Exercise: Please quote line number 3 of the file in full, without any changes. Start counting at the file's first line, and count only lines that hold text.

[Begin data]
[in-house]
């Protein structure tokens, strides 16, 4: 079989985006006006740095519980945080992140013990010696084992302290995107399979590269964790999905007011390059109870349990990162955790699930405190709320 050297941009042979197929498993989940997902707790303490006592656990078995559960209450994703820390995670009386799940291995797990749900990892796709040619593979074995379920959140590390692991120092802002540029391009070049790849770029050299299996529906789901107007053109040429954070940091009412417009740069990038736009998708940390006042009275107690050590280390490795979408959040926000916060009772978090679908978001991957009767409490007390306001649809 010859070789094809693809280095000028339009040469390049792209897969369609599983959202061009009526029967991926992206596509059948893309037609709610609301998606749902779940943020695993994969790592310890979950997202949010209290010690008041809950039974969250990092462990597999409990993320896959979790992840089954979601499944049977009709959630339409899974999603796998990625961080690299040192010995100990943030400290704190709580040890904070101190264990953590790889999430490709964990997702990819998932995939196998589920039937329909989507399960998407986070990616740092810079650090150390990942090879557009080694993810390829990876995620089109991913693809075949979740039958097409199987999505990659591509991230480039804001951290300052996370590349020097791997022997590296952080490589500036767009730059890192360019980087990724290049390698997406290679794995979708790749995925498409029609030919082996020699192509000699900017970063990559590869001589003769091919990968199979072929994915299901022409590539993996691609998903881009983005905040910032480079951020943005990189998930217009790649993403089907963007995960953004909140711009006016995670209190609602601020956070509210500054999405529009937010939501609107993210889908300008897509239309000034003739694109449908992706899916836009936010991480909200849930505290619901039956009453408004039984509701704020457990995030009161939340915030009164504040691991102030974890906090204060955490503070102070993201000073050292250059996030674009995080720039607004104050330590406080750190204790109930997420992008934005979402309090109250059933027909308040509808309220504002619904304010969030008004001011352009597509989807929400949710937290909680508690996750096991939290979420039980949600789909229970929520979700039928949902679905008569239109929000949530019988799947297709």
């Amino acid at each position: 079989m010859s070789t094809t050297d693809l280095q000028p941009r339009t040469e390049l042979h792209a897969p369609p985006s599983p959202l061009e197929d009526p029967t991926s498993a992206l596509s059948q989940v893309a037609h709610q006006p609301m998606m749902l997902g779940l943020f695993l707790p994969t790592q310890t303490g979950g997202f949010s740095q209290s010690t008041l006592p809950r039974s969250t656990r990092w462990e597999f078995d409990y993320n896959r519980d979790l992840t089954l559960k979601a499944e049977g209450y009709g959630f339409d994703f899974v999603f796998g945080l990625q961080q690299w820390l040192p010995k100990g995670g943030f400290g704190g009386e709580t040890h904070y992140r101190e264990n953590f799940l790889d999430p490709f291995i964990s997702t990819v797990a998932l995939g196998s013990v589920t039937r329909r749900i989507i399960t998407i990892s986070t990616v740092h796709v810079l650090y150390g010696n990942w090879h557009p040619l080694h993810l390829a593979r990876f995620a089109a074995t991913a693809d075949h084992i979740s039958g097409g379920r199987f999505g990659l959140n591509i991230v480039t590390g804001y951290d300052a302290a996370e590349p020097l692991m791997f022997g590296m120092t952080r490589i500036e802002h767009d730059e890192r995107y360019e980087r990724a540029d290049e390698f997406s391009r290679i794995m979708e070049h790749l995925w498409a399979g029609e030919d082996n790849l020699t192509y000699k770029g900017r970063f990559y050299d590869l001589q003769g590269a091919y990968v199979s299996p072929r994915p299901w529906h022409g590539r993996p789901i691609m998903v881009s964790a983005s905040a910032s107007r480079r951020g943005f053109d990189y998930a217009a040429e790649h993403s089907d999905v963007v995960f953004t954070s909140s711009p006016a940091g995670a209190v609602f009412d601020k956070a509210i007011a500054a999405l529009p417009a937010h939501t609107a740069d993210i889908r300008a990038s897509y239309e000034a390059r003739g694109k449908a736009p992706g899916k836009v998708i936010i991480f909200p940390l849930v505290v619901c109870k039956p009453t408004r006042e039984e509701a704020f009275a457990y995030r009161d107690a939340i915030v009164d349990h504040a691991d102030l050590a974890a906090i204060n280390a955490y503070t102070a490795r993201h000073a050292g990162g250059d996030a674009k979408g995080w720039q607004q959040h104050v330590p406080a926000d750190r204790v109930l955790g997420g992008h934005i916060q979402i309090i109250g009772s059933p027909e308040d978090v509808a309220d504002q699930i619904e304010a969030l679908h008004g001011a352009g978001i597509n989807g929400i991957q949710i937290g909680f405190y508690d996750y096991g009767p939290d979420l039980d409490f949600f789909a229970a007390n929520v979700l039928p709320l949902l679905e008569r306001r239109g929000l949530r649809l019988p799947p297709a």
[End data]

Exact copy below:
């Amino acid at each position: 079989m010859s070789t094809t050297d693809l280095q000028p941009r339009t040469e390049l042979h792209a897969p369609p985006s599983p959202l061009e197929d009526p029967t991926s498993a992206l596509s059948q989940v893309a037609h709610q006006p609301m998606m749902l997902g779940l943020f695993l707790p994969t790592q310890t303490g979950g997202f949010s740095q209290s010690t008041l006592p809950r039974s969250t656990r990092w462990e597999f078995d409990y993320n896959r519980d979790l992840t089954l559960k979601a499944e049977g209450y009709g959630f339409d994703f899974v999603f796998g945080l990625q961080q690299w820390l040192p010995k100990g995670g943030f400290g704190g009386e709580t040890h904070y992140r101190e264990n953590f799940l790889d999430p490709f291995i964990s997702t990819v797990a998932l995939g196998s013990v589920t039937r329909r749900i989507i399960t998407i990892s986070t990616v740092h796709v810079l650090y150390g010696n990942w090879h557009p040619l080694h993810l390829a593979r990876f995620a089109a074995t991913a693809d075949h084992i979740s039958g097409g379920r199987f999505g990659l959140n591509i991230v480039t590390g804001y951290d300052a302290a996370e590349p020097l692991m791997f022997g590296m120092t952080r490589i500036e802002h767009d730059e890192r995107y360019e980087r990724a540029d290049e390698f997406s391009r290679i794995m979708e070049h790749l995925w498409a399979g029609e030919d082996n790849l020699t192509y000699k770029g900017r970063f990559y050299d590869l001589q003769g590269a091919y990968v199979s299996p072929r994915p299901w529906h022409g590539r993996p789901i691609m998903v881009s964790a983005s905040a910032s107007r480079r951020g943005f053109d990189y998930a217009a040429e790649h993403s089907d999905v963007v995960f953004t954070s909140s711009p006016a940091g995670a209190v609602f009412d601020k956070a509210i007011a500054a999405l529009p417009a937010h939501t609107a740069d993210i889908r300008a990038s897509y239309e000034a390059r003739g694109k449908a736009p992706g899916k836009v998708i936010i991480f909200p940390l849930v505290v619901c109870k039956p009453t408004r006042e039984e509701a704020f009275a457990y995030r009161d107690a939340i915030v009164d349990h504040a691991d102030l050590a974890a906090i204060n280390a955490y503070t102070a490795r993201h000073a050292g990162g250059d996030a674009k979408g995080w720039q607004q959040h104050v330590p406080a926000d750190r204790v109930l955790g997420g992008h934005i916060q979402i309090i109250g009772s059933p027909e308040d978090v509808a309220d504002q699930i619904e304010a969030l679908h008004g001011a352009g978001i597509n989807g929400i991957q949710i937290g909680f405190y508690d996750y096991g009767p939290d979420l039980d409490f949600f789909a229970a007390n929520v979700l039928p709320l949902l679905e008569r306001r239109g929000l949530r649809l019988p799947p297709a």